Resistance to arsenic compounds in microorganisms

Citations of this article
Mendeley users who have this article in their library.


Arsenic ions, frequently present as environmental pollutants, are very toxic for most microorganisms. Some microbial strains possess genetic determinants that confer resistance. In bacteria, these determinants are often found on plasmids, which has facilitated their study at the molecular level. Bacterial plasmids conferring arsenic resistance encode specific efflux pumps able to extrude arsenic from the cell cytoplasm thus lowering the intracellular concentration of the toxic ions. In Gram-negative bacteria, the efflux pump consists of a two-component ATPase complex. ArsA is the ATPase subunit and is associated with an integral membrane subunit, ArsB. Arsenate is enzymatically reduced to arsenite (the substrate of ArsB and the activator of ArsA) by the small cytoplasmic ArsC polypeptide. In Gram-positive bacteria, comparable arsB and arsC genes (and proteins) are found, but arsA is missing. In addition to the wide spread plasmid arsenic resistance determinant, a few bacteria confer resistance to arsenite with a separate determinant for enzymatic oxidation of more-toxic arsenite to less-toxic arsenate. In contrast to the detailed information on the mechanisms of arsenic resistance in bacteria, little work has been reported on this subject in algae and fungi. © 1994.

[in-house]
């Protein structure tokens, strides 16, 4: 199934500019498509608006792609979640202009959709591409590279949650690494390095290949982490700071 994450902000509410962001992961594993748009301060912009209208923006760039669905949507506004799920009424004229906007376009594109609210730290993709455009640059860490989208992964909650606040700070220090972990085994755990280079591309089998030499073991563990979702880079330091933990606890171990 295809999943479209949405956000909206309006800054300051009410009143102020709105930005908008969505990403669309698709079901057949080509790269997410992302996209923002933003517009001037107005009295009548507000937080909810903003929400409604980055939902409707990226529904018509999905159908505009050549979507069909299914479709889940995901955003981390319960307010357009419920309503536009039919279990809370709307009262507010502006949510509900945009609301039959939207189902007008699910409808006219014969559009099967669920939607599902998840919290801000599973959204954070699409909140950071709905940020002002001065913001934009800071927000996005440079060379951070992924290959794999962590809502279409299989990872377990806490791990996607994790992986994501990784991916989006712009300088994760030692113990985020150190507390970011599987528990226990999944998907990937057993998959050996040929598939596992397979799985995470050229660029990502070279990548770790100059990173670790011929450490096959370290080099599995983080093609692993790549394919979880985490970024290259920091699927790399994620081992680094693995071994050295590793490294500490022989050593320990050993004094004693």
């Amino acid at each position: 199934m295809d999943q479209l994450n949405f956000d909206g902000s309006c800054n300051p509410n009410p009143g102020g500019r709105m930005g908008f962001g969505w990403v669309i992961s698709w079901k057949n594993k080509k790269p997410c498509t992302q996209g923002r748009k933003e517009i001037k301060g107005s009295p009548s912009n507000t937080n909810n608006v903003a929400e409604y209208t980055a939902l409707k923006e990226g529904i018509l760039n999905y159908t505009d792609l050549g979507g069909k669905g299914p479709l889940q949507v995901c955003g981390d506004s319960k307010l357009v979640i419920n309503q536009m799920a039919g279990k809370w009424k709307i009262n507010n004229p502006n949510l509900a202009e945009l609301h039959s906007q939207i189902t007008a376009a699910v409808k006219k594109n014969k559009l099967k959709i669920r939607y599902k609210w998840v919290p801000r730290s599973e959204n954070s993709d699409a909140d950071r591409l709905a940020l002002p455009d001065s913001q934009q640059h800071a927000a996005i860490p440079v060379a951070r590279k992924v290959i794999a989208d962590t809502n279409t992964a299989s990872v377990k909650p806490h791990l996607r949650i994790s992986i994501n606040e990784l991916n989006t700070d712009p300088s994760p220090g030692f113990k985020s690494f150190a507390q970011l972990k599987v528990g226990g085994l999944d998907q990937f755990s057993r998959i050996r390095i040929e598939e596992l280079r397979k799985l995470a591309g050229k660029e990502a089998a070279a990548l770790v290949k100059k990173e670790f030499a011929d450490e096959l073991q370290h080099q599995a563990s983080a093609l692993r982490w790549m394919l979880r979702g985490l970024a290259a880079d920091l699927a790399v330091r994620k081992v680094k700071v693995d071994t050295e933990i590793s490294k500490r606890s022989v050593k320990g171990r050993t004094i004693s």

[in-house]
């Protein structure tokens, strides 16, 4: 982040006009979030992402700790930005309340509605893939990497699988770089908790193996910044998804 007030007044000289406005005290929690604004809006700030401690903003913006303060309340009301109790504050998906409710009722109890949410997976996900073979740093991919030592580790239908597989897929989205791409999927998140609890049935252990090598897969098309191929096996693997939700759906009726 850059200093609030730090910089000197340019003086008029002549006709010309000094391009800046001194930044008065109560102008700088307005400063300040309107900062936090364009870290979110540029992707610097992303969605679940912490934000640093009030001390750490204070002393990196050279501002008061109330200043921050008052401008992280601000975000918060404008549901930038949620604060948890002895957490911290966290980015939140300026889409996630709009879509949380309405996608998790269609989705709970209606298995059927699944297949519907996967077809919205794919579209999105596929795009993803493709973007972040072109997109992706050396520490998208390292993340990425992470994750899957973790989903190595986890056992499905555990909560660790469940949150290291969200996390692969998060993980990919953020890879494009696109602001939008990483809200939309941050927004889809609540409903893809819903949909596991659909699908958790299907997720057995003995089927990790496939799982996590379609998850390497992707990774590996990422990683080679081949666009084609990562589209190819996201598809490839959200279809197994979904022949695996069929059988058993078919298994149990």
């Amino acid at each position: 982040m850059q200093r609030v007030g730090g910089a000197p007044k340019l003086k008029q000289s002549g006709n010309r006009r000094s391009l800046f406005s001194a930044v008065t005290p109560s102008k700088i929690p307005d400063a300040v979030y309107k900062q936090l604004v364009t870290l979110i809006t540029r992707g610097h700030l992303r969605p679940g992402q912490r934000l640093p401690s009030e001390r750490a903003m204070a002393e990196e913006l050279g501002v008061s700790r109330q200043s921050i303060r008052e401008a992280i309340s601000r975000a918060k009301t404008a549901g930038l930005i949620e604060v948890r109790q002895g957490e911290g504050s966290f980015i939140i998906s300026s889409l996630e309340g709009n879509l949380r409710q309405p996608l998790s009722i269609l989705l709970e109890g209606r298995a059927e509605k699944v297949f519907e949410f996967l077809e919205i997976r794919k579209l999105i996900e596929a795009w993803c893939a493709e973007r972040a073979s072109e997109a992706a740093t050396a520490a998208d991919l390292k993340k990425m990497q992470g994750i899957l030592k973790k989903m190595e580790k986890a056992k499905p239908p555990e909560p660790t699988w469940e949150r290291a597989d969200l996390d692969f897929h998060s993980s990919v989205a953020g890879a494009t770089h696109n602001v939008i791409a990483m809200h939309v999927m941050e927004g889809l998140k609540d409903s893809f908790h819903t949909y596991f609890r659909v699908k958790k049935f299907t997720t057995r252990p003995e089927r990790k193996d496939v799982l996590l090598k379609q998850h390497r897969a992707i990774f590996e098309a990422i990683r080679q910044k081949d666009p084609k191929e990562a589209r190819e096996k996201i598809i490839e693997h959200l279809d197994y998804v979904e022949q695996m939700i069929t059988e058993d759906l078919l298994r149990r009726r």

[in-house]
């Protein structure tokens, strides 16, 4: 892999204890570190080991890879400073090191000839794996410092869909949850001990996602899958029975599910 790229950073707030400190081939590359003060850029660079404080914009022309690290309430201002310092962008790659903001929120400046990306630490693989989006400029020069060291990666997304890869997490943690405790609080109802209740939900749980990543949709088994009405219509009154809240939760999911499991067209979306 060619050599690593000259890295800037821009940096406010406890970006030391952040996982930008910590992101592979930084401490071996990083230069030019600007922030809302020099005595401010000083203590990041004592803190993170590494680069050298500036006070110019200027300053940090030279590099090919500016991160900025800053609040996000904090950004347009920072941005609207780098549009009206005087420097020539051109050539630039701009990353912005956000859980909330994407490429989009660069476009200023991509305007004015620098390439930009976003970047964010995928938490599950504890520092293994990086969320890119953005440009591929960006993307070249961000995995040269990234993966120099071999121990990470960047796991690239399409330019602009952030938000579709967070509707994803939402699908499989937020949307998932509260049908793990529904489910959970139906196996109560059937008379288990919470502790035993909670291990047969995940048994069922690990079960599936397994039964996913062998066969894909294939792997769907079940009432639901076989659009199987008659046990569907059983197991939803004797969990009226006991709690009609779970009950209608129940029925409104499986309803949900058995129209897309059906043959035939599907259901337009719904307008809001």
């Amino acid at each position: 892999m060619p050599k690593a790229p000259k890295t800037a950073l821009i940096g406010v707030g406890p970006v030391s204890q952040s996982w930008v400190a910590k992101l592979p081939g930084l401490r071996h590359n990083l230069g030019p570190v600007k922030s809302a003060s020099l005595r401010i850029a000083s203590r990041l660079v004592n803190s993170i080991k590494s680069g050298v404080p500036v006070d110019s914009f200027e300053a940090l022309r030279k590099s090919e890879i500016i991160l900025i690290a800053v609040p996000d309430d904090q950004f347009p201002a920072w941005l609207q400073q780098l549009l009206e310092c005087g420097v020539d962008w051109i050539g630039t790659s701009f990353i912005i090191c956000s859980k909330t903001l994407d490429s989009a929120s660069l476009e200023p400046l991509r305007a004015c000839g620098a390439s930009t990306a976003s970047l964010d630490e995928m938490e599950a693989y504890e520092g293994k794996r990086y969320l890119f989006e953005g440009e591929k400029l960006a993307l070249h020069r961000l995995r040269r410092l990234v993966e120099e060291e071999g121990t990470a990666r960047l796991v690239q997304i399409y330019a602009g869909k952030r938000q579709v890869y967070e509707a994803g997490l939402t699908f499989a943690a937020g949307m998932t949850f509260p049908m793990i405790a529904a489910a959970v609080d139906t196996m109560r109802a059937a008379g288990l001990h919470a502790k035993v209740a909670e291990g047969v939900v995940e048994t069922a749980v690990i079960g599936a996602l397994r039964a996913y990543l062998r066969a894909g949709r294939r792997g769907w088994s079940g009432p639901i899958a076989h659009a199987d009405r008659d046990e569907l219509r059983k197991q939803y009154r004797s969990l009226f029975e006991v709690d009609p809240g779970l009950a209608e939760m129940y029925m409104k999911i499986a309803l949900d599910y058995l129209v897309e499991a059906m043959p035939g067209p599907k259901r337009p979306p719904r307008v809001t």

Cervantes, C., ji, G., Ramirez, J., & Silver, S. (1994). Resistance to arsenic compounds in microorganisms. FEMS Microbiology Reviews, 15(4), 355–367.

Register to see more suggestions

Mendeley helps you to discover research relevant for your work.

Already have an account?

Save time finding and organizing research with Mendeley

Sign up for free